The Carlisle Mosquito Online

Friday, August 28, 2009

Selectmen set goals for challenging year

Just as football coaches are finalizing their own strategies, the Carlisle Board of Selectmen have reviewed their goals and approaches for what promises to be a year of continuing challenges and opportunities. Financial concerns continue to shape planning, on and off the field.

In July the board reviewed the past year’s goals and objectives and rated the status, importance and progress made during the past year. The list of eight broad goals is similar to those of previous years: finances; education, town services, public utilities/energy efficiency, recreation and community activities, affordable housing, conservation land and open space, and safety and security.

On a scale of 1 to 5, the Selectmen rated all the areas as medium or high priority. Town finances were considered the highest priority for the coming year, followed closely by education and public safety and security. Next highest in priority were affordable housing and conservation land and open space, which received equal ranks. Following closely behind were town services, utilities and energy, and recreation and community activities.

For each goal, the Selectmen noted ongoing issues or ideas for the future. After discussion, two Selectmen signed up to follow each item during the next year.

Finances. The Selectmen concurred that they had put a high emphasis on the topic for the past year, and all gave the highest importance for the coming year. Hult reiterated that the increased Carlisle enrollment at the high school coupled with the need for repairs at the high school would, despite other efforts, inevitably increase the tax rate by as much as 4% which he called “a huge number” in the current economy. Stevenson noted that the board needed to be more aggressive in pursuing cost-saving methods into the coming year. Tice suggested forming a long-term building committee to improve strategic planning for the town. Williams will remain assigned to this area for the coming fiscal year and Hult will join him.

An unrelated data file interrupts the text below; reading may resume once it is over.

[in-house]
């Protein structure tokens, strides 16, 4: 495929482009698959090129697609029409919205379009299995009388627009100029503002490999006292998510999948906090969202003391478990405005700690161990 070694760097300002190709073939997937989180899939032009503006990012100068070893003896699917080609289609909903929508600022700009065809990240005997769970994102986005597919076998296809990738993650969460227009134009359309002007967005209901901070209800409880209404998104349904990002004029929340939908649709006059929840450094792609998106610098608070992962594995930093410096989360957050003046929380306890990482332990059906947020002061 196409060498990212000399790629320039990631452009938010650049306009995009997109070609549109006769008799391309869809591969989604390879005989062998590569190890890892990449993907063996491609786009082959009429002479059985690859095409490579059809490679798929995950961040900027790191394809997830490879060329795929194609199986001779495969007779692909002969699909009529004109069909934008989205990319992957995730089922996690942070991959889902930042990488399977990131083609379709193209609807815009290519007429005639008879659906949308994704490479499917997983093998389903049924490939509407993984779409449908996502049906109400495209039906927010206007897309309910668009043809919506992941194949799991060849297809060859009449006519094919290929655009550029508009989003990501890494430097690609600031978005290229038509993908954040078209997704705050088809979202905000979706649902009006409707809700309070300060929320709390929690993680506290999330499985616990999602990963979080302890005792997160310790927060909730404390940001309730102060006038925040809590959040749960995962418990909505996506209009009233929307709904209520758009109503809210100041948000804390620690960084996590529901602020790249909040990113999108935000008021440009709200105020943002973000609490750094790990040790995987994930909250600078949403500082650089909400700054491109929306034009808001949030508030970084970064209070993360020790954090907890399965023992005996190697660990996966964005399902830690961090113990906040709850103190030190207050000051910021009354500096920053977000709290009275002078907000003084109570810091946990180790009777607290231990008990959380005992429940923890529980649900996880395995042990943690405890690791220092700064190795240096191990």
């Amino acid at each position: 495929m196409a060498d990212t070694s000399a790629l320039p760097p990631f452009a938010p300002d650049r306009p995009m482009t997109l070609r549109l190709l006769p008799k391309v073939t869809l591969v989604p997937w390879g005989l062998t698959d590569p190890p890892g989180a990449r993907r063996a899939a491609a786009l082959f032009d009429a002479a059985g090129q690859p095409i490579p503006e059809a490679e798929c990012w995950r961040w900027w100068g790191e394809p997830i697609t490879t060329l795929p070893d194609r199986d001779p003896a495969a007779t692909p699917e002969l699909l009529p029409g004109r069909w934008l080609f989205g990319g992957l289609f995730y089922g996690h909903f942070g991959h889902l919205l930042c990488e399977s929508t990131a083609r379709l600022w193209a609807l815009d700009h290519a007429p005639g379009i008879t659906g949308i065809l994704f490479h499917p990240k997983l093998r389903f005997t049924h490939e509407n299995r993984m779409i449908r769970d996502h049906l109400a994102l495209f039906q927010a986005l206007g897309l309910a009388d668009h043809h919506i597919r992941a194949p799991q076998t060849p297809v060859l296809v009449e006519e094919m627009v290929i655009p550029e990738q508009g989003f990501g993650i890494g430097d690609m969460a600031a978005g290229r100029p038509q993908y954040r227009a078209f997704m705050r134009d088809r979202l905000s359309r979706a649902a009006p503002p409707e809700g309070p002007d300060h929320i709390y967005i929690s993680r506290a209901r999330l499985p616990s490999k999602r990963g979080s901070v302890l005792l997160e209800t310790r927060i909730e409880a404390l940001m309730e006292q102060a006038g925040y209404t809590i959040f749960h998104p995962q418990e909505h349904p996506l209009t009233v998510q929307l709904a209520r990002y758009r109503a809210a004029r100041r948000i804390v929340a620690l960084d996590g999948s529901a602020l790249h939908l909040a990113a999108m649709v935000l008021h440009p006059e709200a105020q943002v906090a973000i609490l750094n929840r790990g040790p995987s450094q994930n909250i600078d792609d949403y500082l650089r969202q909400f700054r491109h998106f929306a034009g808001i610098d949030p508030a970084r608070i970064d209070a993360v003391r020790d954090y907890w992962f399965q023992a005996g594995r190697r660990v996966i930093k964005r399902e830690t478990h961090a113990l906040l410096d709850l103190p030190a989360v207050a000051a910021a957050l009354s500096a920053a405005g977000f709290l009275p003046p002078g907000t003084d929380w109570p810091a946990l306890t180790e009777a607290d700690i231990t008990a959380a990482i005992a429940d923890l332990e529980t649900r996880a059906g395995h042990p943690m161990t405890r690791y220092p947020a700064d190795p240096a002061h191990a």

Education. The Selectmen believed that the town had put a high emphasis on educating the town’s children. They concurred about the high importance to the issue in the coming year, but felt there was much work ahead with the Carlisle Public School building project and repairs needed at the high school. Both Stevenson and Tice praised the programs and results at the schools. Williams flagged the serious structural issues ahead.

Stevenson identified consolidation of special education services between Concord and Carlisle as a possible area of financial savings, and said, “We should be able to consolidate special education costs. It’s one of those tough topics. We’re going to have to bite that bullet.” Stevenson and Tice will both continue as the liaison team responsible for this area for the Selectmen.

Security and Safety. The board placed the town’s current status as high in this area, particularly in the areas of the police and fire departments, and reiterated its importance for the coming year. Both Hult and Stevenson felt this area had not received enough attention in the past year, however, and the Selectmen wondered on ways to better support DPW efforts, and the struggles that the department goes through in keeping everyone in town happy despite reduced funding and resources. Tice emphasized that the group needed to look at bicycle safety in the coming year. Scavongelli and Stevenson will take over the item.

Affordable Housing. The board rated that status and importance as medium, however, felt the town really needed to address this topic in the coming year. Williams re-emphasized the need to complete the Benfield effort. Stevenson wondered if Banta-Davis land had to be reserved for school expansion or if this could possibly be considered for future affordable housing. The board briefly discussed tying the wastewater treatment plant in with the library and village court. Williams and Hult will address this area for the Selectmen.